Tag Archives: Sophia Ali

Green Screen, New Deal


by George Wolf

Just like most – if not all – video game adaptations, Uncharted suffers from being driven more by cheat codes than character. And then later when some people you don’t really care about take time for flippant quips while free-falling over the Banda Sea, the stakes are never going to feel consequential.

But if you set all that aside and give in to the brazen ridiculousness of the latest Indiana Jones knockoff, there’s some fun to be discovered.

Tom Holland steps into the adventurin’ boots of Nathan Drake, a wannabe explorer who’s tending bar in New York when he’s recruited by seasoned treasure hunter Victor Sullivan (Mark Wahlberg) for a big score.

Sure, Nathan knows all about the legend of the “biggest treasure never found.” Somewhere there’s about $5 billion in gold that was stashed away eons ago by Magellan himself, and you know what that means!

It means they’re gonna be short one barkeep come Happy Hour, because Nate’s going globetrotting.

Of course, Nate and Sully aren’t the only ones calling for this booty, and in no time they’re battling a familiar mercenary known as Braddock (Tati Gabrielle), the mysterious Chloe (Sophia Ali), and various goons sent by the villainous Santiago Moncada (Antonio Banderas).

Holland proves adept at parkour and trading mildly amusing barbs with Wahlberg, leaving director Ruben Fleischer (Zombieland) to keep his foot on the gas and let the green screen whizzes go to Funkytown.

Not all of that greenery carries ready-for-prime-time polish, but the film’s second half makes sure there’s so much of it in your face you’ll hardly have time to notice.

And if you’re game to keep the brain unplugged, stay put during the credits to notice some extra derring-do that maps out directions for the next Uncharted course.

Films Against Humanity

Truth or Dare

by Hope Madden

Do people over the age of 8 still honestly play Truth or Dare? This idea surprises me. Aren’t there video games kids can be wasting time with?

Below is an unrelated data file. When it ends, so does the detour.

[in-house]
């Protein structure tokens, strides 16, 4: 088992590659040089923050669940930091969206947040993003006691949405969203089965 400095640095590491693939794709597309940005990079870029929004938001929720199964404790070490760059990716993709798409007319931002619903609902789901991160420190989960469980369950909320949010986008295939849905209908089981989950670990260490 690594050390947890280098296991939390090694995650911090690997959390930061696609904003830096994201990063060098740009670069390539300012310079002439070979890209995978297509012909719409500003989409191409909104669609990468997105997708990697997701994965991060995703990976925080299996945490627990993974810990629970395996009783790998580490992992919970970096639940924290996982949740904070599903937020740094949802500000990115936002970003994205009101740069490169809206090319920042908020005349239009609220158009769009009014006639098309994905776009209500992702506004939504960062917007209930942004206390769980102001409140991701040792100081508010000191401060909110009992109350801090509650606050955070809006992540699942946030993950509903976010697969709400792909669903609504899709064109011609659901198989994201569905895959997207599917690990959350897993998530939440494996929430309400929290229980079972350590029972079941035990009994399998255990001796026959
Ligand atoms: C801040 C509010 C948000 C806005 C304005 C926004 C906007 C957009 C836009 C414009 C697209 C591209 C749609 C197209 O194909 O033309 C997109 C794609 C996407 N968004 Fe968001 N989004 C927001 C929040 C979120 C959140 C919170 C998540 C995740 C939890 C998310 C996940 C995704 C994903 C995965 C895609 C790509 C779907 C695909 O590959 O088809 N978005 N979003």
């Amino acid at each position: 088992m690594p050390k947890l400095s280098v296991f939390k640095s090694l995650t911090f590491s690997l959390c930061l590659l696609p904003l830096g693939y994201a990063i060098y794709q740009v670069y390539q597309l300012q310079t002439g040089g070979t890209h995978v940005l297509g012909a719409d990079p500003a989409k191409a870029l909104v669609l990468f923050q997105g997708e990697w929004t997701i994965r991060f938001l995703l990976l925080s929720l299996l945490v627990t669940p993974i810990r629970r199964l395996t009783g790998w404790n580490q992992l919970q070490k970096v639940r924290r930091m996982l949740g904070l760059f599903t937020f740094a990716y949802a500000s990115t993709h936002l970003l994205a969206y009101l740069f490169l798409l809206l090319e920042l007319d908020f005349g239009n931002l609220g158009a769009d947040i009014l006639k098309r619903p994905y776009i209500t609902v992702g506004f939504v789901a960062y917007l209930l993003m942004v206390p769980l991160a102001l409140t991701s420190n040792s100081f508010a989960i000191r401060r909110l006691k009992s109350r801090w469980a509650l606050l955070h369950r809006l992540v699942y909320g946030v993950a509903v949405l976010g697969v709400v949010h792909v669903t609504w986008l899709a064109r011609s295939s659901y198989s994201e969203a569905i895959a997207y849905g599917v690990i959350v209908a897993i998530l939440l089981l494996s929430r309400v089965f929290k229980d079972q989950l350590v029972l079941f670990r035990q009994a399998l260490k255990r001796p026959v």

I suppose the real surprise is that it took four years for a film to rip off It Follows. The new PG-13 horror from Blumhouse, Truth or Dare, takes a stab at it.

No, it’s not sex. But it is a curse that you pass on to other people to save yourself. A super lame curse that blends the clever concept of It Follows with the by-the-numbers structure of one of the later Final Destinations and wraps it all up in a faux-contemporary cautionary tale about the digital age.


I’d point out that co-writer/director Jeff Wadlow was primarily lifting from his own 2005 film Cry Wolf, but I decided to go with movies you might have seen—movies that merit imitation.

So. Goody two-shoes Olivia (Lucy Hale) plans to spend her final spring break as a college student building houses with Habitat for Humanity, but her trampy bestie Markie (Violett Beane) and their binge-drinking roomie Penelope (Sophia Ali) have other plans. They guilt Olivia into spending the time with them, their boyfriends and an ethnic minority/gay sixth wheel in Mexico.

Hooray! Six slasher stereotypes—I mean, six best friends!—head south to flirt with alcohol poisoning and make bad decisions. Like playing grade school sleepover games and going to that decaying old mission.

Truth is, there are moments when one performance or a single intriguing notion or a clever call-back threatens to save a scene, by the final reveal you realize how heavy-handed the film really is.

Performances are bland, kills lack inspiration, there aren’t even enough of the prerequisite jump scares to keep the target PG-13 audience interested.

If you are of-age, hopefully you bought some beer with that ID because you’ll need the lubrication to help you glide past the lapses in logic, sometimes comical dialog and one laugh-out-loud moment at the vending machine.

Brad (Hayden Szeto, who deserves better) hears the ominous sound of an otherworldly voice calling out his name.

Except that it sounds exactly like some stoned guy hiding on the other side of the candy machine trying out his spooky voice and stage-whispering, “Braaaaaaaaadddddd!”

My entire row laughed.

So, there you go. There is some enjoyment to be had.